- Establish an effective system for monitoring coverage and maintaining measles surveillance.
- Provide vitamin A supplements where needed alongside vaccination.
- Improve the management of complicated measles cases.
For more details, and for separate guidelines for countries aiming to eliminate measles, see
The consensus underlying the plan marks a welcome resolution to a protracted debate between key players in global public health. The argument has not been about the need to reduce the number of deaths – after all, few would question this – but about whether the world should embark on a campaign to eradicate measles, and if so, when. By deferring the eradication decision until more data have been gathered, the plan allows the opposing camps to move forward.
"The programme was at a standstill," says Edward Hoekstra, medical coordinator for measles activities at UNICEF. "Now everyone is agreed."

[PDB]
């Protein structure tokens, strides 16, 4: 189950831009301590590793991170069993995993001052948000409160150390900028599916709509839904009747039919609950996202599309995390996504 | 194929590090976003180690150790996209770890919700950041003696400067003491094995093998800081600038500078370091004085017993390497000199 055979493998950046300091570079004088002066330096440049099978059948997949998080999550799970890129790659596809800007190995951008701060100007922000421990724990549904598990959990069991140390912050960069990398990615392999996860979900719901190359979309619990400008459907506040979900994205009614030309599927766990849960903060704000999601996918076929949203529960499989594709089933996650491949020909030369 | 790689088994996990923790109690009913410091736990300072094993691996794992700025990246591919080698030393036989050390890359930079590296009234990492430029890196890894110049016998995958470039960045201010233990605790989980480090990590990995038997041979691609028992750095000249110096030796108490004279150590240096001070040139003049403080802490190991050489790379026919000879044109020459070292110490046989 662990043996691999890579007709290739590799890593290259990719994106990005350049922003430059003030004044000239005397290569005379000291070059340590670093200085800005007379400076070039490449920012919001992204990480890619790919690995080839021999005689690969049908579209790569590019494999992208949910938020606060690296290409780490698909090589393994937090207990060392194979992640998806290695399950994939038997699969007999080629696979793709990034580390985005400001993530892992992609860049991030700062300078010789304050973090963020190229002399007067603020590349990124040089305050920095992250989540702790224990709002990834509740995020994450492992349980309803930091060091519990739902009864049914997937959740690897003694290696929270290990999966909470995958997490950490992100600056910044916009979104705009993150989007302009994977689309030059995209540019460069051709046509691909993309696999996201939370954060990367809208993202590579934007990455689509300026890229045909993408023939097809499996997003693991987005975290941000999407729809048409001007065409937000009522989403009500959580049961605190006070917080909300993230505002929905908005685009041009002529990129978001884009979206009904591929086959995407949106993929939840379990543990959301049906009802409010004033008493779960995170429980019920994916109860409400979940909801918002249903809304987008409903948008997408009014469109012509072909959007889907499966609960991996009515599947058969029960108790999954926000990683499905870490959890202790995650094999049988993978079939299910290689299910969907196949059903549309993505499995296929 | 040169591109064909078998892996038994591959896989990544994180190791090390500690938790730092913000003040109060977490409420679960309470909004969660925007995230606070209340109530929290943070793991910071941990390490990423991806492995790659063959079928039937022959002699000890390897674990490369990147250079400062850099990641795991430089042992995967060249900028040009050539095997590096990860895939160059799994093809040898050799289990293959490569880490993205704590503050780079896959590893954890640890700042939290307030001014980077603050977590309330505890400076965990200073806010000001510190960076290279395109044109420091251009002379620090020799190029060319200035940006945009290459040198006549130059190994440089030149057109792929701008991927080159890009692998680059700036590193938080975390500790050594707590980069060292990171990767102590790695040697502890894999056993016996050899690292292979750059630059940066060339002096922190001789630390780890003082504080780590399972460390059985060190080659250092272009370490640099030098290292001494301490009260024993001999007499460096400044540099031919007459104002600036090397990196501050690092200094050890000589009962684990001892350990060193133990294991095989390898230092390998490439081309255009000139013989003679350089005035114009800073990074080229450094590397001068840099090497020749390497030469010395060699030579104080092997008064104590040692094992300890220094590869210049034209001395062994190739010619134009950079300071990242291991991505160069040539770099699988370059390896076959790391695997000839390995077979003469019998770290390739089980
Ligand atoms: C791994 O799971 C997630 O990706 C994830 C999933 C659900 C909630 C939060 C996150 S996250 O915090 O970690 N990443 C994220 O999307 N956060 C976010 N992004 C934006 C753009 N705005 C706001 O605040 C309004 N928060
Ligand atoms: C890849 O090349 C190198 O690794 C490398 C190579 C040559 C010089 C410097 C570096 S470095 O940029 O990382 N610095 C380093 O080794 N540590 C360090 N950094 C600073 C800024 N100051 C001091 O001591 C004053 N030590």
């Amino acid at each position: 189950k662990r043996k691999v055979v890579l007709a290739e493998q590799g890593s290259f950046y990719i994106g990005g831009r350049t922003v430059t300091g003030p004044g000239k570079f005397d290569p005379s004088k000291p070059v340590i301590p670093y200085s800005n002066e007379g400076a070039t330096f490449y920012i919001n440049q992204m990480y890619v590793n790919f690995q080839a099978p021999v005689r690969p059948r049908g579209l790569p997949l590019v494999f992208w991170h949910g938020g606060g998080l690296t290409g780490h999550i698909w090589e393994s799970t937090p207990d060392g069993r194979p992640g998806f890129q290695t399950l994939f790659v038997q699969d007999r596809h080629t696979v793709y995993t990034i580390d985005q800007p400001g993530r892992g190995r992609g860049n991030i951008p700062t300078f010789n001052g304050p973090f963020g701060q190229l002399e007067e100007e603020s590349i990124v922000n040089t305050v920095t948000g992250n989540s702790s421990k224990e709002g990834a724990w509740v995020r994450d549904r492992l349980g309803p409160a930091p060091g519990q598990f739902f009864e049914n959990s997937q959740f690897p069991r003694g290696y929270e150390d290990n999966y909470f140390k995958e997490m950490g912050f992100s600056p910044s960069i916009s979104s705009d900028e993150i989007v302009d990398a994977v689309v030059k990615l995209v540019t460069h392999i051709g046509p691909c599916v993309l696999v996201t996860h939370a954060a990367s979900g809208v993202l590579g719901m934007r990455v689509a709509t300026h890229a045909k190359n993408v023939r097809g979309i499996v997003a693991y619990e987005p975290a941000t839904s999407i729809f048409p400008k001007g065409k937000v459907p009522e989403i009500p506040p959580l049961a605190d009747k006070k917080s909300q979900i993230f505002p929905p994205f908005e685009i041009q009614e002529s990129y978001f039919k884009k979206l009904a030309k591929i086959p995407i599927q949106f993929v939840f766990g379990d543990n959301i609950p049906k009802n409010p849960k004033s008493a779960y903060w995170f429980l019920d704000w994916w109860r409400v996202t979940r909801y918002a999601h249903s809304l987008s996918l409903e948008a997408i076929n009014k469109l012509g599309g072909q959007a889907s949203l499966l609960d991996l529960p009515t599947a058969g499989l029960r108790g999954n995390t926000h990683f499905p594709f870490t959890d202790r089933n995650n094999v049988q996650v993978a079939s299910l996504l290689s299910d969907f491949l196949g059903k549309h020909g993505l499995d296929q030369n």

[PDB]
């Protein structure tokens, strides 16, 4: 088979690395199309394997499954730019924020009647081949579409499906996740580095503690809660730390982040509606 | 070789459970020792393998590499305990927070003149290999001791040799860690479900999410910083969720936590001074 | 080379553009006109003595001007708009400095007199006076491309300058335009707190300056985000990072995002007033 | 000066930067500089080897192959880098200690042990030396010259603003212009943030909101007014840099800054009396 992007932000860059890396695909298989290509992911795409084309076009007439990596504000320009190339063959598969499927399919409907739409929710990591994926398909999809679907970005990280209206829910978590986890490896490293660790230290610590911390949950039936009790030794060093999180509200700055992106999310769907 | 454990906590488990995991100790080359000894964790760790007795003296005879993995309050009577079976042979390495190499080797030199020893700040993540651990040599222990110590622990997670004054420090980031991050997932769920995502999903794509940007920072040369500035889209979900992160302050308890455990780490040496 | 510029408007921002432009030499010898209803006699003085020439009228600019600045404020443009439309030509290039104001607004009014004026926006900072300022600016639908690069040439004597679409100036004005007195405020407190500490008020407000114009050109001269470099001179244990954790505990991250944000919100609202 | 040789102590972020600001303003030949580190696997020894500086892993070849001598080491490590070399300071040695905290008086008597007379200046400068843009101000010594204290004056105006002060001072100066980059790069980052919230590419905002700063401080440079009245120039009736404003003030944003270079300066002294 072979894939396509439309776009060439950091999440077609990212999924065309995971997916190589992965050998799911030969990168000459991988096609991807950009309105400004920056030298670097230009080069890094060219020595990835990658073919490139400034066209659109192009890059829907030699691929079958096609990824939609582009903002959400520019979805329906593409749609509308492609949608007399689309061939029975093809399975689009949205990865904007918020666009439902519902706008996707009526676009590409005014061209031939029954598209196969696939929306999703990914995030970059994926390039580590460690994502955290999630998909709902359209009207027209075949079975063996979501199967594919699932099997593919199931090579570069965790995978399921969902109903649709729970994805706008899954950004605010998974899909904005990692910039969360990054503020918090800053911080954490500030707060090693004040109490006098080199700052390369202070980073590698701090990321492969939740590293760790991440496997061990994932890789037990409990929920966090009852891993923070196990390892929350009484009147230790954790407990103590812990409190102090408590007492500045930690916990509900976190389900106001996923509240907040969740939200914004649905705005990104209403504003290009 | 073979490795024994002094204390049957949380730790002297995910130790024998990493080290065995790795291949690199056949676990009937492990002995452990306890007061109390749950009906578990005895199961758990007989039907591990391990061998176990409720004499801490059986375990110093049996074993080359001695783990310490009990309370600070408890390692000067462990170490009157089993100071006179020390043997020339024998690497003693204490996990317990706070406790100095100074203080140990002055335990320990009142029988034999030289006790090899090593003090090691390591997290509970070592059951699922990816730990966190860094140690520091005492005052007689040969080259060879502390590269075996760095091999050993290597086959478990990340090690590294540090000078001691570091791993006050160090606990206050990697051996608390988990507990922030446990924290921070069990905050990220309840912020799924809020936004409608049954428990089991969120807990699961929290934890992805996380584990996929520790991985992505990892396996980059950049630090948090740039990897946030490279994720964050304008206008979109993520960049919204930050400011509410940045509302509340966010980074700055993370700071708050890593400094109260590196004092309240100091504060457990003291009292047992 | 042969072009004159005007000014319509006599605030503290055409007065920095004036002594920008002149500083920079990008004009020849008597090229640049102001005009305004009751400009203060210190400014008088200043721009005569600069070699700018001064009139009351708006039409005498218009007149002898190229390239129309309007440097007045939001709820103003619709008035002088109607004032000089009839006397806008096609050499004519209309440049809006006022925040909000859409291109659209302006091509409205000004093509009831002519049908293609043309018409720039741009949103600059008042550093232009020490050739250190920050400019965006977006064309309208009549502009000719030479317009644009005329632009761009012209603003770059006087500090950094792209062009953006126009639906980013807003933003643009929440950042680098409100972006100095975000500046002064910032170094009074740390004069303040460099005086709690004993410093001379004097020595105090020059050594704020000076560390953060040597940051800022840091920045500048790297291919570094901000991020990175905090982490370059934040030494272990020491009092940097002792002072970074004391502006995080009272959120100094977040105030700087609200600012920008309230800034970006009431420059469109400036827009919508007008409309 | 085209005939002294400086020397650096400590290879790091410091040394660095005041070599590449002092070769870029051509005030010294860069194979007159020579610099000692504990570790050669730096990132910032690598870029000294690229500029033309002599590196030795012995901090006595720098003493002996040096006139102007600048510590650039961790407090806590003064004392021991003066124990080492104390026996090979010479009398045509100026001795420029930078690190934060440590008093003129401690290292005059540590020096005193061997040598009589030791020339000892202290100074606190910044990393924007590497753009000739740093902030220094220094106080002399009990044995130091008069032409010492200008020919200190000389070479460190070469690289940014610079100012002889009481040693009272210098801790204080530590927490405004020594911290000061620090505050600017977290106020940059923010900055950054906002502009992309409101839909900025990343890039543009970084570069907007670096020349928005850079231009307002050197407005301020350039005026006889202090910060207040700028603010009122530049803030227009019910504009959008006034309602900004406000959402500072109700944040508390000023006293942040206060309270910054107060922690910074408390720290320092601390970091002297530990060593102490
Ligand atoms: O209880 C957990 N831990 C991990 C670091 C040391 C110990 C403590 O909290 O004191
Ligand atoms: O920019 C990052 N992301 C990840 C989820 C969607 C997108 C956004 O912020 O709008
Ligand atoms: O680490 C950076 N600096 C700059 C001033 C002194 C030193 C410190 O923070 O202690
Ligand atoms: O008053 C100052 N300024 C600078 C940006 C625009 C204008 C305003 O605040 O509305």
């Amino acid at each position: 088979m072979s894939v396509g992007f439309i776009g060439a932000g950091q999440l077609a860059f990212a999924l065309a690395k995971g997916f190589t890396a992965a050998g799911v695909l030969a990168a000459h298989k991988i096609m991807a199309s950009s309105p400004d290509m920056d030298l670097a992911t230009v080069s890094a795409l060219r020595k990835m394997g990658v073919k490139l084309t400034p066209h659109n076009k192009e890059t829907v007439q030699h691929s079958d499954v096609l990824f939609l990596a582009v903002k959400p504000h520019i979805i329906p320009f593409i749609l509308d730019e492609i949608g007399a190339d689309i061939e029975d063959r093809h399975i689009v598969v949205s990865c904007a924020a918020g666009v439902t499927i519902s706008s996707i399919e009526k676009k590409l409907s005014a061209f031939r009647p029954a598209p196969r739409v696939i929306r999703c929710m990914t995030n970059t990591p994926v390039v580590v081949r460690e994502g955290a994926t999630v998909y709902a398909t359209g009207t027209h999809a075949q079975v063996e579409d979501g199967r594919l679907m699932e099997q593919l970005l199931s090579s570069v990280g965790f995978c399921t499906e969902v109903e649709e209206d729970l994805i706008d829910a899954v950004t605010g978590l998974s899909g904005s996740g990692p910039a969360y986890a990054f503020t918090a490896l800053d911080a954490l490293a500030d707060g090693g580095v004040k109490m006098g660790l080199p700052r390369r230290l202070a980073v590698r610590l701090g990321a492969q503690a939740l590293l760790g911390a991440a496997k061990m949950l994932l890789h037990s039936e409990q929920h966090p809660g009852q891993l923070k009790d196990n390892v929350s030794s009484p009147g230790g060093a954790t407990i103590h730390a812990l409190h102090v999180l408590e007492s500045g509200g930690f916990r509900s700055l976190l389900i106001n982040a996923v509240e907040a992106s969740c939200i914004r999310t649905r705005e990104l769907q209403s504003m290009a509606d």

The grounds for the debate have shifted quickly. As recently as 1996 experts at a meeting held by WHO, the Pan American Health Organization (PAHO) and the CDC concluded that global measles eradication was feasible and that a target date should be set for between 2005 and 2010
2 . But others were less certain. The World Bank, for example, has long argued against embarking on an eradication campaign before the costs of doing so – including the diversion of resources from other immunization efforts – have been carefully weighed.
The Americas have almost eliminated indigenous measles, but only through a highly aggressive and active campaign. Elsewhere, in the poorest high-burden countries, such tactics are currently "unthinkable", says Henao-Restrepo. Fifteen countries, all but five of them in Africa, immunized less than half of their one year-olds against measles in 1998. Measles is killing children in these countries mainly because their routine immunization programmes are struggling on all fronts.